Sunday, December 21, 2008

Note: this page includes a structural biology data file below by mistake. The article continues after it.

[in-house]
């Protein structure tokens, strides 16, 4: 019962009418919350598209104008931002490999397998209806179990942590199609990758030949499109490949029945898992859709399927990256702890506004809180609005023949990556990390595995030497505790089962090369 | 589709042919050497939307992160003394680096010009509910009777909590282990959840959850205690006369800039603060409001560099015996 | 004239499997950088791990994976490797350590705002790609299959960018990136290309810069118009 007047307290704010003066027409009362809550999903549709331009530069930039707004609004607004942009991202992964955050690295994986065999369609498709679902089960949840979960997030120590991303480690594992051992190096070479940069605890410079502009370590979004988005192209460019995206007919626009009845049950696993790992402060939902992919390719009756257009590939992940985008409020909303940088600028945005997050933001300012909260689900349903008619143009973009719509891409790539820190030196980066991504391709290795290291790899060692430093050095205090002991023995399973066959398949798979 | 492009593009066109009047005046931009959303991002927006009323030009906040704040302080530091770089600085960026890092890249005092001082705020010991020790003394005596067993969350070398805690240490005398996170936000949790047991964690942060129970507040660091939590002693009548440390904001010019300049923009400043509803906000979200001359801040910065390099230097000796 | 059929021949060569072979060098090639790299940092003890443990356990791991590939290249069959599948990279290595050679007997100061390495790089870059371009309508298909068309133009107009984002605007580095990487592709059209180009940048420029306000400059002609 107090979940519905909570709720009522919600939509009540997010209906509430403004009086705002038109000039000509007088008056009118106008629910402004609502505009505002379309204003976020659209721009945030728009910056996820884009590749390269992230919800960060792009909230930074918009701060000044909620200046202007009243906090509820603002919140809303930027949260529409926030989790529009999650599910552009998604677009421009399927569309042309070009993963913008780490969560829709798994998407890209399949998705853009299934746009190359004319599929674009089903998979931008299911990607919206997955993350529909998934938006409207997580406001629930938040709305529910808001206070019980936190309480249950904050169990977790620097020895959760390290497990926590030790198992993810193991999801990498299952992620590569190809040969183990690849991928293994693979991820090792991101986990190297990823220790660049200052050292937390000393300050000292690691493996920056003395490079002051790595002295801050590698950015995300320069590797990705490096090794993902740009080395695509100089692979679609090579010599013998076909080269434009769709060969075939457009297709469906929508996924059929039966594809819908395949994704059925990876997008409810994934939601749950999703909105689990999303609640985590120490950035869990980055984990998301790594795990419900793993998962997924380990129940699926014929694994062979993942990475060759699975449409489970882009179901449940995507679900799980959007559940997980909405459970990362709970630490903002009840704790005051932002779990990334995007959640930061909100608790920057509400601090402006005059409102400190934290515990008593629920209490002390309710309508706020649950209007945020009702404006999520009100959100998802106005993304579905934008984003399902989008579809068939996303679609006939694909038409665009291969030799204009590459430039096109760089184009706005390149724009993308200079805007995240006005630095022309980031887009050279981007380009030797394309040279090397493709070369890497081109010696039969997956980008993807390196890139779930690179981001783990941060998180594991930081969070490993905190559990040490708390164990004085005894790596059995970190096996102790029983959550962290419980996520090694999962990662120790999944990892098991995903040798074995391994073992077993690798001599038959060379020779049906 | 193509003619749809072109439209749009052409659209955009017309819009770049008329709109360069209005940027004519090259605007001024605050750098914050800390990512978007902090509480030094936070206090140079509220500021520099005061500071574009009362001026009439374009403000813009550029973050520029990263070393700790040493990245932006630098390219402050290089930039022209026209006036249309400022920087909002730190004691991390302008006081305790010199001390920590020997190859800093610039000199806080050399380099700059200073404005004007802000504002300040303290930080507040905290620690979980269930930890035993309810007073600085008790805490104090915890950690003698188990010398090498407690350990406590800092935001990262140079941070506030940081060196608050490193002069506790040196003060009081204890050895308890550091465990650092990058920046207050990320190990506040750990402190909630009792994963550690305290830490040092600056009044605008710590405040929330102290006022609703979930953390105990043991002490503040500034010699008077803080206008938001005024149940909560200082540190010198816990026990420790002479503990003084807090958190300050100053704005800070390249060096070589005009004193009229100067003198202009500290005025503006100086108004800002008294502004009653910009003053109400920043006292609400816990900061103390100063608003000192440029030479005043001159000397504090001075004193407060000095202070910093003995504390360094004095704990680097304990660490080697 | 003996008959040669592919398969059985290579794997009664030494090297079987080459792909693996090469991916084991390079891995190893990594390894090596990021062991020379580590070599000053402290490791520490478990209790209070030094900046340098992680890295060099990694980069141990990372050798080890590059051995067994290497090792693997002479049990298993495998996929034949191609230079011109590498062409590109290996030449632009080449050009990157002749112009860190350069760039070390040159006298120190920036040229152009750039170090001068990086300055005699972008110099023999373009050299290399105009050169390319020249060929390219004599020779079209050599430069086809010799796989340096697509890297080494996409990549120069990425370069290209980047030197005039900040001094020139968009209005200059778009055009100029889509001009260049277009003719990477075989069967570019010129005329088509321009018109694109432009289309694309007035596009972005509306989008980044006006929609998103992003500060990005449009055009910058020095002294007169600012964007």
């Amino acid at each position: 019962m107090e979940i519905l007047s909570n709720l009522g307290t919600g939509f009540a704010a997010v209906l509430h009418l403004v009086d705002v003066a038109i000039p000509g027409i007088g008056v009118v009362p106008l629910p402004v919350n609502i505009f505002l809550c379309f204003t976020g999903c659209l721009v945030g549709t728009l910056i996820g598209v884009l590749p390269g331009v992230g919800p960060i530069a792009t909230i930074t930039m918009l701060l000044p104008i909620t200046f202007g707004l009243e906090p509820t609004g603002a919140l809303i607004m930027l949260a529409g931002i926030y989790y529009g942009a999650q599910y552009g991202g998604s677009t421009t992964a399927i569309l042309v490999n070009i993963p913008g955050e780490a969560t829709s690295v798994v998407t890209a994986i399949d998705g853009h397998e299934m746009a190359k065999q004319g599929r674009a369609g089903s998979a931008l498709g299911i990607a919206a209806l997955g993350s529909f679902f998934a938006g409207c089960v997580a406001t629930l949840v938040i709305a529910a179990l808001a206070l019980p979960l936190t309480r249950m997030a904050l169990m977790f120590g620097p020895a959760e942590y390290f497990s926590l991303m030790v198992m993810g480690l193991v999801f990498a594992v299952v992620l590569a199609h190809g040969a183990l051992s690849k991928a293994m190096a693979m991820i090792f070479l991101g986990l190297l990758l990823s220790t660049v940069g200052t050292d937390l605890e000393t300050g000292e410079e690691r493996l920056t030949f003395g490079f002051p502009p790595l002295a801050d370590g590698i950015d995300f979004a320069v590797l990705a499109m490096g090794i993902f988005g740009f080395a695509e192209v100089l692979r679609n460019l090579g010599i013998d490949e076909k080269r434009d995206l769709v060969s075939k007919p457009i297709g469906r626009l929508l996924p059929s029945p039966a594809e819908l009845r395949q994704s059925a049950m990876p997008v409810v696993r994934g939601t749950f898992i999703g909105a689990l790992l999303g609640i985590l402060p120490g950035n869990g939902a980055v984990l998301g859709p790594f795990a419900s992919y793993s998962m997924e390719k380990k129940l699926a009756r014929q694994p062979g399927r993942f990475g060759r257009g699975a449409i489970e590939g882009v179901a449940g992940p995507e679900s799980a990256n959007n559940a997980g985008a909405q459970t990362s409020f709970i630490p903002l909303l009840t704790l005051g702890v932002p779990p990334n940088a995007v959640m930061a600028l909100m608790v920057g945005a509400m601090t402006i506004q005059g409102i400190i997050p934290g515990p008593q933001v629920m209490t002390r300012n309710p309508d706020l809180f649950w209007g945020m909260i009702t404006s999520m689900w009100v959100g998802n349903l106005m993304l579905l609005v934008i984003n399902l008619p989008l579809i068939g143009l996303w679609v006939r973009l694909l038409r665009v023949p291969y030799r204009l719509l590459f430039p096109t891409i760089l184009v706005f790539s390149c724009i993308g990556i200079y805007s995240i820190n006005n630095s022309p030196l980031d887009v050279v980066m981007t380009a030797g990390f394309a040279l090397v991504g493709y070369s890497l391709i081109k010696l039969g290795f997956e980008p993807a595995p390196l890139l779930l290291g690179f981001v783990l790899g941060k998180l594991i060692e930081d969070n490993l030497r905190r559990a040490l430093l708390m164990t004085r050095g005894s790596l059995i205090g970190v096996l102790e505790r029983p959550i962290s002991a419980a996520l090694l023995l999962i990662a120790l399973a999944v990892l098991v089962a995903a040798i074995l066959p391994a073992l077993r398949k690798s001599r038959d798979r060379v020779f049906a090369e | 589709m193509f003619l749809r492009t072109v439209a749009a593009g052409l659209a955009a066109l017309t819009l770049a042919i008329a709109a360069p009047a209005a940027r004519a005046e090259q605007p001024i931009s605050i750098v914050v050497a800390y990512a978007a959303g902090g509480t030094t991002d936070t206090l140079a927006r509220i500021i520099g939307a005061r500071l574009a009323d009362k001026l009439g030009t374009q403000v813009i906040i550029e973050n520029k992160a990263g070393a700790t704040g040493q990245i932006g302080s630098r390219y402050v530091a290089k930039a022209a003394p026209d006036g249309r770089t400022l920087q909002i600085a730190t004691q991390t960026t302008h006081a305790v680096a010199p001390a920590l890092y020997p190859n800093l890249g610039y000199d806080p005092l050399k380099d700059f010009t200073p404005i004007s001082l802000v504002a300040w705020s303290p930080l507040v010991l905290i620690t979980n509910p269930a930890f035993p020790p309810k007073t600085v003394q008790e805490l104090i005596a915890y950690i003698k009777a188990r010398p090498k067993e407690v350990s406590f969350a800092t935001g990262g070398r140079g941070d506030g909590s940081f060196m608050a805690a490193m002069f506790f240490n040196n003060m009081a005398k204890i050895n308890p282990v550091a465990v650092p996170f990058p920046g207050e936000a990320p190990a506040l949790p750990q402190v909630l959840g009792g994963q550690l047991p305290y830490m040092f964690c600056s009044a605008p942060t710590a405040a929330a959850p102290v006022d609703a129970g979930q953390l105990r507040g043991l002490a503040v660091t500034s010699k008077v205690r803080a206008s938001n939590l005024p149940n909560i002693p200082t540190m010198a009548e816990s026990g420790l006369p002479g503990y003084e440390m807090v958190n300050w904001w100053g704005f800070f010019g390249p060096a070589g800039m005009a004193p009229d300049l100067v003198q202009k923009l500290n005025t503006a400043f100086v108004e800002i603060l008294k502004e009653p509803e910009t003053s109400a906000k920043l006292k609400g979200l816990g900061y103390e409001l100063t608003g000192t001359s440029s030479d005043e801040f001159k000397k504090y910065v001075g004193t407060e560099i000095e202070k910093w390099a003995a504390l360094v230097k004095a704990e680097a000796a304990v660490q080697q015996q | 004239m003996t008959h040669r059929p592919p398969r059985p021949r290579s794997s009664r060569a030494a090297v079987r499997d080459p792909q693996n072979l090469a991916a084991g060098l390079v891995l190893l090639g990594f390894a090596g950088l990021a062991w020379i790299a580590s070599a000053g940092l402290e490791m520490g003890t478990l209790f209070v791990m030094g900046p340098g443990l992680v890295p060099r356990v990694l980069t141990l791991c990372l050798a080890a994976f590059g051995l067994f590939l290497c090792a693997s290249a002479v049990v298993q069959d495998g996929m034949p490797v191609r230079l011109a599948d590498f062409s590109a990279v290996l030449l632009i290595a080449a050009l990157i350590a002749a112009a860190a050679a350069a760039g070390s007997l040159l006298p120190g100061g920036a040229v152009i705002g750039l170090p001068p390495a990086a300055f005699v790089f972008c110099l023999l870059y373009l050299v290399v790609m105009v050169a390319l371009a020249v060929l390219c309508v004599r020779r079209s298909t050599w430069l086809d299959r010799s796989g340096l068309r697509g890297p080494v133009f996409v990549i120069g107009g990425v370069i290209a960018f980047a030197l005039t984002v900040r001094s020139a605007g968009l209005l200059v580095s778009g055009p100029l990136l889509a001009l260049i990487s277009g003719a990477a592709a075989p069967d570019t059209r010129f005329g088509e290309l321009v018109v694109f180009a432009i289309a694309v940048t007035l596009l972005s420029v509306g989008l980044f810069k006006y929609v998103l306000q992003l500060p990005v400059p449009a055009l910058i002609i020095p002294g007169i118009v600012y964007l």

I bought a Nintendo DS awhile ago. This is, hands down, one of the most versatile tools for a student of Japanese. I was initially going to buy an electronic dictionary, but the DS was a superior alternative. The DS is like most game systems, where only a tiny fraction of the available software gets released in the States. However, in Japan, there is an extensive library of kanji-centered learning/study software. There is software for everything from simple quiz programs, to software for practicing brush strokes/order, to dictionaries, to software specifically setup for practicing for the dreaded Kanken exam. Electronic kanji dictionaries in Japan start at about $80, and ones with a touchpad/stylus like the DS start at about 3x that cost. The DS itself is a little more expensive here, but a used DS Lite plus kanji software would run about $100. Compared to the actual dictionary, this is way cheaper, plus it can do stuff dictionaries can’t—like play games. The only downside to the DS as a dictionary is that it doesn’t have an actual keyboard, but that’s quite minor since after about 40 minutes of practice, the stylus can be used just as quickly. There is similar software for Chinese and Korean, although not as much.